Defender Zadorsky eyes spot with Canadian team

Shelina Zadorsky, left, in action for Canada as last summer's Pan Am Games (Peter Power/CP)

She’s suited up professionally in Sweden and Australia. Now, defender Shelina Zadorsky is looking to become a mainstay for the Canadian women’s team.

Zadorsky, from London, Ont., is ambidextrous, with extensive experience both as a central defender and as a fullback. Her versatility was on full display last summer when she suited up for the under-23v team and netted a brace in Canada’s victory against Ecuador at the Pan Am Games.

Her most recent action for the senior squad came during December’s four-nation tournament in Natal, Brazil.

Sportsnet caught up with the 23-year-old Zadorsky in between training sessions with the senior women’s team in Vancouver.

What’s your approach with regards to roster spot openings on the senior team, especially on that back line? How do you show your game ahead of the Olympic qualifying tournament in February?
It’s exciting being a centre-back and knowing that you can take on that leadership role, no matter what age you are. I think trying to show that day in and day out, both on and off the field, with a lot of communication and learning from the players around me. It’s also about showing that I can fit in with those players.

Catch us up with what you’ve been doing since your first senior appearance in January of 2013 and now.
It’s been a great couple of years just learning and growing in professional environments. I went from Australia to Sweden and recently getting that opportunity at the Pan Am Games. Just all those opportunities and all those learning experiences have helped me grow as a player. Now, it’s really great to be back with the [senior] squad in this environment.


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How do you think your time in Australia and Sweden prepared you for the national team? You played alongside a lot of skilled players who have plenty of experience on the international stage.
Definitely. I played alongside a lot of Australian national team members and then to some other international stars in Sweden. Then I played against the likes of Ramona Bachmann and Marta in [the Swedish league]. Those are great learning experiences and they’re high-level games to be involved in.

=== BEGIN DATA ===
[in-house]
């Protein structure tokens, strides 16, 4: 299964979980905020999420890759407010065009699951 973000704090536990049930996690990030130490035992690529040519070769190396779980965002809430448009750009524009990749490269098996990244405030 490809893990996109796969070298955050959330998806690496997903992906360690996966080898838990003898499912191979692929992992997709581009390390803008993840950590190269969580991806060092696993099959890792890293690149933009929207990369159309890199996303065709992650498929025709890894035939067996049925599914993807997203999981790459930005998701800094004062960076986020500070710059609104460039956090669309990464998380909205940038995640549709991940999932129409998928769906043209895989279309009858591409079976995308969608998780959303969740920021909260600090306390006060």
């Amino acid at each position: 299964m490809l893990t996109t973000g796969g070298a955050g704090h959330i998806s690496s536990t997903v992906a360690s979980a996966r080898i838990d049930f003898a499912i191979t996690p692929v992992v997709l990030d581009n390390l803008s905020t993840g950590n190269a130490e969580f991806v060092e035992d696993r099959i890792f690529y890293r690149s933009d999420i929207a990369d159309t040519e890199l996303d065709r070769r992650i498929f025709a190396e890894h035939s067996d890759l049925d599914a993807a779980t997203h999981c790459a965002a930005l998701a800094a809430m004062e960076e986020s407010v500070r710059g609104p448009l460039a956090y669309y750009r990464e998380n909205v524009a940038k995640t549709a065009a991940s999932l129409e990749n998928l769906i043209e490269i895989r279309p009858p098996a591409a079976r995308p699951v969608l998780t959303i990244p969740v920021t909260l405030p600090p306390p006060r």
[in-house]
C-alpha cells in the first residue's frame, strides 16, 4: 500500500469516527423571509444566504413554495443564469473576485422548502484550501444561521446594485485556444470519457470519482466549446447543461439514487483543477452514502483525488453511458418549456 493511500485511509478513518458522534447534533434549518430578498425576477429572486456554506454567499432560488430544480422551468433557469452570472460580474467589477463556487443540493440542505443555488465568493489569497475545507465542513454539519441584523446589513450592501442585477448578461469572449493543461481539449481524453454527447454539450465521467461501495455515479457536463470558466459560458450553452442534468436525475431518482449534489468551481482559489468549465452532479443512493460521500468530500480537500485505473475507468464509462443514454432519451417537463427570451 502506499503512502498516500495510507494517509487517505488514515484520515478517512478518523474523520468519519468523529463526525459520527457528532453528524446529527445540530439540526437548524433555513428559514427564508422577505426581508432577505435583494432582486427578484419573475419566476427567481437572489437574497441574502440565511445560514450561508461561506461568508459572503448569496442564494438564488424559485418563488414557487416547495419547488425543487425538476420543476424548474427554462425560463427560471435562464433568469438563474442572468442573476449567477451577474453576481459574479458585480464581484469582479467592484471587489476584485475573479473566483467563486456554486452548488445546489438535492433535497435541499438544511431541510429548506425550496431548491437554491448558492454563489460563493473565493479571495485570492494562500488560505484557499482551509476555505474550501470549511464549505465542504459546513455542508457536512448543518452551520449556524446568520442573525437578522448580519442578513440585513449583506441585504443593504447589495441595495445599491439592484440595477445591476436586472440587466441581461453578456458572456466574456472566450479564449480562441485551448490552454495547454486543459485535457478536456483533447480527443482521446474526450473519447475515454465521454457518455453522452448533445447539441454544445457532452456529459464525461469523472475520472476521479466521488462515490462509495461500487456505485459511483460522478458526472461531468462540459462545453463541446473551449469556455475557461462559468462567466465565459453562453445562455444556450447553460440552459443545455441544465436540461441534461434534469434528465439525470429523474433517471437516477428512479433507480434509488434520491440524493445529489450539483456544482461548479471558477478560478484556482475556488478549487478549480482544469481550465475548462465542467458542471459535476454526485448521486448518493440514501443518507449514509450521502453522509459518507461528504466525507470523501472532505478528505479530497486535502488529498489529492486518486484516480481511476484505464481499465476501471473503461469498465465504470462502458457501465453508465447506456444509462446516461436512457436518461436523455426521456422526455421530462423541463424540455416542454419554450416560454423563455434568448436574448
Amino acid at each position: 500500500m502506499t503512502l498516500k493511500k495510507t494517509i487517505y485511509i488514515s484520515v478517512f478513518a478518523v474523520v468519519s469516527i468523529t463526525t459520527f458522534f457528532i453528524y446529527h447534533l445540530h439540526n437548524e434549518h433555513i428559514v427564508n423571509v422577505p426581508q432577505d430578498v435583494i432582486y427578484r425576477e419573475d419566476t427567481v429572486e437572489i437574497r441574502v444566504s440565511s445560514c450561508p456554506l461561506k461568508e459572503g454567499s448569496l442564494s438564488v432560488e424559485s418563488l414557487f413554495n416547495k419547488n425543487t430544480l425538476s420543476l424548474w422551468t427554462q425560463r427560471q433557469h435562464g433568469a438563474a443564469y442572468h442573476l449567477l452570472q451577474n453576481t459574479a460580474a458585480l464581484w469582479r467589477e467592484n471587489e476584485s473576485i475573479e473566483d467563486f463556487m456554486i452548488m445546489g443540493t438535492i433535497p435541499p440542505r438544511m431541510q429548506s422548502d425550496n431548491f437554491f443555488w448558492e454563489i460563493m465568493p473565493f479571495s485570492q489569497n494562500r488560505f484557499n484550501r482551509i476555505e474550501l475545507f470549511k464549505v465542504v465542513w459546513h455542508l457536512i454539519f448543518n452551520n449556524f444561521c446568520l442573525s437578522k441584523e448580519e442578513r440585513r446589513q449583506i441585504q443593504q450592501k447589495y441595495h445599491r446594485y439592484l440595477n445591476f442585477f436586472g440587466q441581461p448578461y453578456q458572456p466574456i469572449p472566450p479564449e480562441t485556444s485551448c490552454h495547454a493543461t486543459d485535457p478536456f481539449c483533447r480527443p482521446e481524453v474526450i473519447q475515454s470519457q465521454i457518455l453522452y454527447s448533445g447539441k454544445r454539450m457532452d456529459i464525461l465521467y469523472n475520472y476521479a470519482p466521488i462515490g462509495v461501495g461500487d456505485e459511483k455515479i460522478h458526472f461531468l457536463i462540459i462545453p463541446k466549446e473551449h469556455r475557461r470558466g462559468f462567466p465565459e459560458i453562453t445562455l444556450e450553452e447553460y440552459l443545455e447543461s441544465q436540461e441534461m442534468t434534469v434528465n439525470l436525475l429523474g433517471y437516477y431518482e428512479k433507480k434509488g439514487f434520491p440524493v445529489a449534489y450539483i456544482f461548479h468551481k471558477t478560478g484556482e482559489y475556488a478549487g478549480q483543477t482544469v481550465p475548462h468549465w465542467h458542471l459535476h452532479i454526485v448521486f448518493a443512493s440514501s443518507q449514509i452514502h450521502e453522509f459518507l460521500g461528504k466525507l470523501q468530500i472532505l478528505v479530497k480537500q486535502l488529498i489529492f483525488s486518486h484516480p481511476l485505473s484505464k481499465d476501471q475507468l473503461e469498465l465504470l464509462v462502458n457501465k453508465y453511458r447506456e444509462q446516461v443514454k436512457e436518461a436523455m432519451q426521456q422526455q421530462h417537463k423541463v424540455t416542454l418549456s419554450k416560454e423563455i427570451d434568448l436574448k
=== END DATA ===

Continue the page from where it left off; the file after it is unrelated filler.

Looking at the current national roster, you’re not one of the youngsters, but you’re not a veteran either. How do you find your place?
It’s a lot of fun being in the middle because you gel with both ends of the spectrum. It’s great learning from veteran players, especially with things like how they approach the game, and not only on the field, but how they carry themselves off the field. It’s that level of professionalism. I get to see that day in and day out.

With our incredible coaching staff, there are so many things we do to not only grow as a player, but also a person. That’s been great. With those young, fresh faces who have a lot of energy, they have a lot of new things to add to the team. I can learn from both of those age groups.

You mention that work off the pitch. What does the team focus on away from the field?
A lot of it is mental training and visualization and really honing in on your identity as a player and as a team.

You’ve played both fullback and centre-back. What’s your preference?
Throughout the camps, we’ve focusing on the centre-back role for me. That’s been the main focus.

Is there a defender out there, maybe Canadian or even from another team, whose style you like to emulate?
Wow. That’s a great question. It’s got to be a leftie out there, because I think that’s something I can bring to the game with my left foot. I truthfully can’t think of an exact player, but I definitely want to be seen as a strong leftie.